This work is dedicated to the memory of Matteo.
Article first published online: 13 DEC 2012
Copyright © 2012 Wiley Periodicals, Inc.
American Journal of Medical Genetics Part A
Volume 161, Issue 1, pages 59–69, January 2013
How to Cite
Sorensen, P. L., Gane, L. W., Yarborough, M., Hagerman, R. J. and Tassone, F. (2013), Newborn screening and cascade testing for FMR1 mutations. Am. J. Med. Genet., 161: 59–69. doi: 10.1002/ajmg.a.35680
How to Cite this Article: Sorensen PL, Gane LW, Yarborough M, Hagerman RJ, Tassone F. 2012. Newborn screening and cascade testing for FMR1 mutations. Am J Med Genet Part A 161A:59–69.
- Issue published online: 22 DEC 2012
- Article first published online: 13 DEC 2012
- Manuscript Accepted: 20 AUG 2012
- Manuscript Received: 13 JUL 2012
- National Institute of Health. Grant Number: R01HD055510, 3P30-HD02274-35S1, HD036071, 5R01HD040661-11
- newborn screening;
- FMR1 mutations;
- genetic counseling;
- cascade testing;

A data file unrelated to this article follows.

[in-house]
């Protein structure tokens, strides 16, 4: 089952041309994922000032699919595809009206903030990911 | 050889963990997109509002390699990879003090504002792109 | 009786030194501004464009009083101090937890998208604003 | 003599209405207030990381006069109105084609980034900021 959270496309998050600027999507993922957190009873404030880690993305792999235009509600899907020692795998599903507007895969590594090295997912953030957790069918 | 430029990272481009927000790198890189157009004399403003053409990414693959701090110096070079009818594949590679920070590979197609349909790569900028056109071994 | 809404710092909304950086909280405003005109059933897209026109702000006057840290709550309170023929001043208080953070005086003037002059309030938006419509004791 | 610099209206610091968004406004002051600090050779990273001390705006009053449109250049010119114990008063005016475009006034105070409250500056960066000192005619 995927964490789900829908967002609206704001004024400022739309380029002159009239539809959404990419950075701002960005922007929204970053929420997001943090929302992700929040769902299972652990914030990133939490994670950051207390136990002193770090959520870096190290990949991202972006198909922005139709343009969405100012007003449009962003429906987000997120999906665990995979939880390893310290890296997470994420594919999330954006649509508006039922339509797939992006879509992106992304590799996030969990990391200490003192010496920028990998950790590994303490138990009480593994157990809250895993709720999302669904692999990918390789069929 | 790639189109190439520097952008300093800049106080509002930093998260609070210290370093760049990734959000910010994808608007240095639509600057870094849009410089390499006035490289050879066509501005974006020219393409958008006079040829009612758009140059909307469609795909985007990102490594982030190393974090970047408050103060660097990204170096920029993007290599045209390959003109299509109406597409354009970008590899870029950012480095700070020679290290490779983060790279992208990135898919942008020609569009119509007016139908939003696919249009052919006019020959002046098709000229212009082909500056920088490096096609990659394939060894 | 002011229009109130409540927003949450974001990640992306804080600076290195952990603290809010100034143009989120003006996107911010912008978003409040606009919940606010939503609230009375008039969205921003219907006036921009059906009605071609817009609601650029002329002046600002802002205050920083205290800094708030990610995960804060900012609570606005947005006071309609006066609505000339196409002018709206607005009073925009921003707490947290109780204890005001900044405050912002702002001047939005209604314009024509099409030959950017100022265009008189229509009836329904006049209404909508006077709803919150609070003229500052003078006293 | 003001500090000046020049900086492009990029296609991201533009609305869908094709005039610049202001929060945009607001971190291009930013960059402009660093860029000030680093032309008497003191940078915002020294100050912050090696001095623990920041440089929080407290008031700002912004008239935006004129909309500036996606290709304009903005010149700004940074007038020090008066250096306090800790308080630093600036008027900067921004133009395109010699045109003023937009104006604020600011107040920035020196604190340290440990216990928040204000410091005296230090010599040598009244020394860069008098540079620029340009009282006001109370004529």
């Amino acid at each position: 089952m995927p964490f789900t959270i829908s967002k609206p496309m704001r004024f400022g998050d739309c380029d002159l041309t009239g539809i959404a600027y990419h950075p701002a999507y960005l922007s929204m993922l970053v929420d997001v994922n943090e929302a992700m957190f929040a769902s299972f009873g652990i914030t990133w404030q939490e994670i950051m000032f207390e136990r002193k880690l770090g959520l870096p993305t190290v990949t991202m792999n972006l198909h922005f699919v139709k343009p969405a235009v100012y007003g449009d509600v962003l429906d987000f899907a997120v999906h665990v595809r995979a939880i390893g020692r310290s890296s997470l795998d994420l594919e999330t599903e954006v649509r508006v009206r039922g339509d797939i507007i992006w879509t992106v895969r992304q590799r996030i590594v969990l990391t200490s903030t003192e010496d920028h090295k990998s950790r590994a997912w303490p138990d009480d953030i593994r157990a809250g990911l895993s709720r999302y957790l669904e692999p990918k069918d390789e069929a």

We describe an ongoing pilot project in which newborn screening (NBS) for FMR1 mutations and subsequent cascade testing are performed by the MIND Institute at the University of California, Davis Medical Center (UCDMC). To date, out of 3,042 newborns initially screened, 44 extended family members have been screened by cascade testing of extended family members once a newborn is identified. Fourteen newborns (7 males and 7 females) and 27 extended family members (5 males and 22 females) have been identified with FMR1 mutations. Three family histories are discussed in detail, each demonstrating some benefits and risks of NBS and cascade testing for FMR1 mutations in extended family members. While we acknowledge inherent risks, we propose that with genetic counseling, clinical follow-up of identified individuals and cascade testing, NBS has significant benefits. Treatment for individuals in the extended family who would otherwise not have received treatment can be beneficial. In addition, knowledge of carrier status can lead to lifestyle changes and prophylactic interventions that are likely to reduce the risk of late onset neurological or psychiatric problems in carriers. Also with identification of carrier family members through NBS, reproductive choices become available to those who would not have known that they were at risk to have offspring with fragile X syndrome. © 2012 Wiley Periodicals, Inc.